Karakia and prayers have celebrated the start of the second transformational journey City Rail Link’s Tunnel Boring Machine (TBM) will make below Auckland’s skyline, building the country’s first underground railway.
The powerful machine, named in honour of Māori champion Dame Whina Cooper, started its subterranean drive from CRL’s Mt Eden site into the central city. Its first destination will be the underground station below Karangahape Road before a planned arrival next spring at the project’s Aotea site.
Dame Whina Cooper is operated by the Link Alliance – the six national and international infrastructure companies delivering CRL’s main tunnels, stations and rail systems contract – completed the first of the two CRL tunnels on the eve of last Christmas.
Link Alliance Project Director, Francois Dudouit, said the TBM’s second drive will be just as challenging as the first.
“No matter how well you plan, things can always change,” he said. “We learnt a lot from last year but constructing a bored tunnel is a unique and complex task bound to bring challenges, particularly when you’re working below a city. Importantly, our TBM crews are experts at successfully confronting obstacles – restricted working conditions because of covid or Auckland’s ground conditions – and getting the job done safely.”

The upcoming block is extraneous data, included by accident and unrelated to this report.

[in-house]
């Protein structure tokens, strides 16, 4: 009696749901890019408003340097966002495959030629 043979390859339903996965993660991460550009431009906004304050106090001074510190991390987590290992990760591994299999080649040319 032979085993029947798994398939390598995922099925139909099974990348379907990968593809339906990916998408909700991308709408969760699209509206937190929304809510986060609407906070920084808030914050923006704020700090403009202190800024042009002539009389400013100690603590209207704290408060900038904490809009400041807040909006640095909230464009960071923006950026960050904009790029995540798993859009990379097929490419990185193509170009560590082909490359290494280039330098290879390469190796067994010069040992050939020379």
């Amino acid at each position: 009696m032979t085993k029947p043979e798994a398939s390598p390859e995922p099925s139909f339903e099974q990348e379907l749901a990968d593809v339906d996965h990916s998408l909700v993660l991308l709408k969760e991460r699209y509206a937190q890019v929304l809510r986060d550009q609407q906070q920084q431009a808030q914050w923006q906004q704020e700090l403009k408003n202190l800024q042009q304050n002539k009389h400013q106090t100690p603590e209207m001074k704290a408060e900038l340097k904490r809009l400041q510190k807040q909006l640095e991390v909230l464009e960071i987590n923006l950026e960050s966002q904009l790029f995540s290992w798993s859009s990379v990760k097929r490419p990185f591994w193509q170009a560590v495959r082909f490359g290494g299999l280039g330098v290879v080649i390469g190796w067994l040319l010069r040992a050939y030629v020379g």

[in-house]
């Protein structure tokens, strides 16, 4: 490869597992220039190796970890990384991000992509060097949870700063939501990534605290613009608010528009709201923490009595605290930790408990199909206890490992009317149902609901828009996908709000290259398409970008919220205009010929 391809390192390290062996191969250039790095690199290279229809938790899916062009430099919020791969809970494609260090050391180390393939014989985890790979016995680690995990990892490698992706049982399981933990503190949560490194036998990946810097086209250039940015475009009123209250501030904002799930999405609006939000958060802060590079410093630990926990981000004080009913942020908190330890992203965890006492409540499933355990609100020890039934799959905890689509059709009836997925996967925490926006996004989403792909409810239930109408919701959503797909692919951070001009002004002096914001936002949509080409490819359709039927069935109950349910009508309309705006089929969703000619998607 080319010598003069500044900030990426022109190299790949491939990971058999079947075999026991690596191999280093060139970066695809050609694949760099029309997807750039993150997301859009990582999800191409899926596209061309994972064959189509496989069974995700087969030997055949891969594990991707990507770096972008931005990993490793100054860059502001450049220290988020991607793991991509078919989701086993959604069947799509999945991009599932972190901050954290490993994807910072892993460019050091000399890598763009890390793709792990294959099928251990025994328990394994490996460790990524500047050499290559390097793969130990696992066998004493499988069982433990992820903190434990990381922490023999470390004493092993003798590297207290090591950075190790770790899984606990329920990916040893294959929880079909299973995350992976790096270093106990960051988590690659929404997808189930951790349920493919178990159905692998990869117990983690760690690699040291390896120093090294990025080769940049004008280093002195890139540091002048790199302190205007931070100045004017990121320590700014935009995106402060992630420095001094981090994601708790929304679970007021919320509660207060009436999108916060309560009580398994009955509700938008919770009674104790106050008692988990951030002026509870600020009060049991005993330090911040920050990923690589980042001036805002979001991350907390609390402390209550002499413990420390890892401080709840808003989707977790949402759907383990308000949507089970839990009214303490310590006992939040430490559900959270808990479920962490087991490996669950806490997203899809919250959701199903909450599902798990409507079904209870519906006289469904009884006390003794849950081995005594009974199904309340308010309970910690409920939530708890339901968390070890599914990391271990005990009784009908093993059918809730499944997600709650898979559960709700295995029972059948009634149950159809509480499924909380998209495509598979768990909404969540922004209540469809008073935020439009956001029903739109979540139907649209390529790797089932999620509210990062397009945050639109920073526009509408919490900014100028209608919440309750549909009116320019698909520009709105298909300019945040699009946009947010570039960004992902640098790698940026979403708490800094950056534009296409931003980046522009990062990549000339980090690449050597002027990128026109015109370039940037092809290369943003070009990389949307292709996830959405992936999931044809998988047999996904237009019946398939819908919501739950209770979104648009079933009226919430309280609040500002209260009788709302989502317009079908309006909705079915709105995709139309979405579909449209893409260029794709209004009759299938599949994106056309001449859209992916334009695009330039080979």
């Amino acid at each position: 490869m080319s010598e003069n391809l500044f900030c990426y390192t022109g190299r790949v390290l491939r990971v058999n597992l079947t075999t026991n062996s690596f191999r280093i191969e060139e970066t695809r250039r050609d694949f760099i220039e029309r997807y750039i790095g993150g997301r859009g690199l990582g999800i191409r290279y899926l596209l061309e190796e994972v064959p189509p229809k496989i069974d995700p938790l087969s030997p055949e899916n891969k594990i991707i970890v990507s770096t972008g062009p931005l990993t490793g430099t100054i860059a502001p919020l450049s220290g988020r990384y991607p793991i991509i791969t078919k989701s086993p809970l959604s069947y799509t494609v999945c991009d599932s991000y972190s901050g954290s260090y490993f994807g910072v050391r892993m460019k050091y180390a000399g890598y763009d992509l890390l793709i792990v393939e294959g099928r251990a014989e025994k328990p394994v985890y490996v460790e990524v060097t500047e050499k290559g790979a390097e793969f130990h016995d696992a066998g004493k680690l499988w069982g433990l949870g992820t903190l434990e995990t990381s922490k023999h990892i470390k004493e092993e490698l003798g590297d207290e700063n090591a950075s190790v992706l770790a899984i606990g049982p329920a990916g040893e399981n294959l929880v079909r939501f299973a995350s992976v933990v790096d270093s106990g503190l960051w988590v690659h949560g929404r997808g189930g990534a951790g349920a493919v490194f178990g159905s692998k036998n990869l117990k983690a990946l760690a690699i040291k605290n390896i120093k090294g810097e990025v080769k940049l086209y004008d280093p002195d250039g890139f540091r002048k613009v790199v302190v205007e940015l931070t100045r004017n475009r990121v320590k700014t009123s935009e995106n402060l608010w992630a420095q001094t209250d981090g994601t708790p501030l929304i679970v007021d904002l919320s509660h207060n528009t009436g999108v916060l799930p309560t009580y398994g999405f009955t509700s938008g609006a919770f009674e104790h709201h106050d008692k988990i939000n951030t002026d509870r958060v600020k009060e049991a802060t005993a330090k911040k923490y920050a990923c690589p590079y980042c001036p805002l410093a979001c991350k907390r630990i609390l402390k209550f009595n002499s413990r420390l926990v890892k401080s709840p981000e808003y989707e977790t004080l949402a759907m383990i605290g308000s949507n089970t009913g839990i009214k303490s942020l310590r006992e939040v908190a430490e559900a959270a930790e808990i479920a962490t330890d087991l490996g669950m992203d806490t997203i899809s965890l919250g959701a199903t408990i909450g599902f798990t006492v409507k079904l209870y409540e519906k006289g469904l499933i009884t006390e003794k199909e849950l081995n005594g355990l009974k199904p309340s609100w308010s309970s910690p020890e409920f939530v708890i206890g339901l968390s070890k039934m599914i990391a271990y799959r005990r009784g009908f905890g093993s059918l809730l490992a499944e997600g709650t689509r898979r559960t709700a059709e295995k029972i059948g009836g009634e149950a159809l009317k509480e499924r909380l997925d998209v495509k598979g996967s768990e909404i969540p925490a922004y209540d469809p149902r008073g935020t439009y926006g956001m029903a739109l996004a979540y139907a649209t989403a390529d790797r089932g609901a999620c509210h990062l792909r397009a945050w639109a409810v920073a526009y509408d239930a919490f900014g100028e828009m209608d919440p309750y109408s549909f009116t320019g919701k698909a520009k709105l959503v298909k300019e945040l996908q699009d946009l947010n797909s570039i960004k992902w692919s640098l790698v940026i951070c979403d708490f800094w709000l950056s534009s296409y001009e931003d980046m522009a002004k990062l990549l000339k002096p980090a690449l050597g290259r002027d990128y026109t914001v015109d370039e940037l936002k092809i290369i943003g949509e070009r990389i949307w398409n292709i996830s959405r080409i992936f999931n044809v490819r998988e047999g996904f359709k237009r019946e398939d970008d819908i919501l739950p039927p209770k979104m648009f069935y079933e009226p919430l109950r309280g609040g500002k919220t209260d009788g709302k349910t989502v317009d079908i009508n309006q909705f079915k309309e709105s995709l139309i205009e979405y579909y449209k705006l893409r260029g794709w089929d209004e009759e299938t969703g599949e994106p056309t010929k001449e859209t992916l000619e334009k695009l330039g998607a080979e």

Dame Whina Cooper is a multi-tasker. The 130-metre-long TBM completes three jobs: cutting the spoil, removing the spoil by conveyor built to the surface, and installing the concrete segments – 14,735 in total – that will line the twin rail tunnels. There will be a crew of 12 working each shift on the TBM, supported by another team of around 12 above ground.
The TBM completes its work at the southern end of the station being built at the Aotea site. Tunnels already built from Britomart connect with the northern end of the new station.
The travel impacts of a completed CRL will be huge. The 3.45-kilometre-long railway will make it easier for Aucklanders to reach the centre of their city. The entire rail network will operate more effectively, trains will be frequent, they will be longer with more seats, and journeys will be quicker.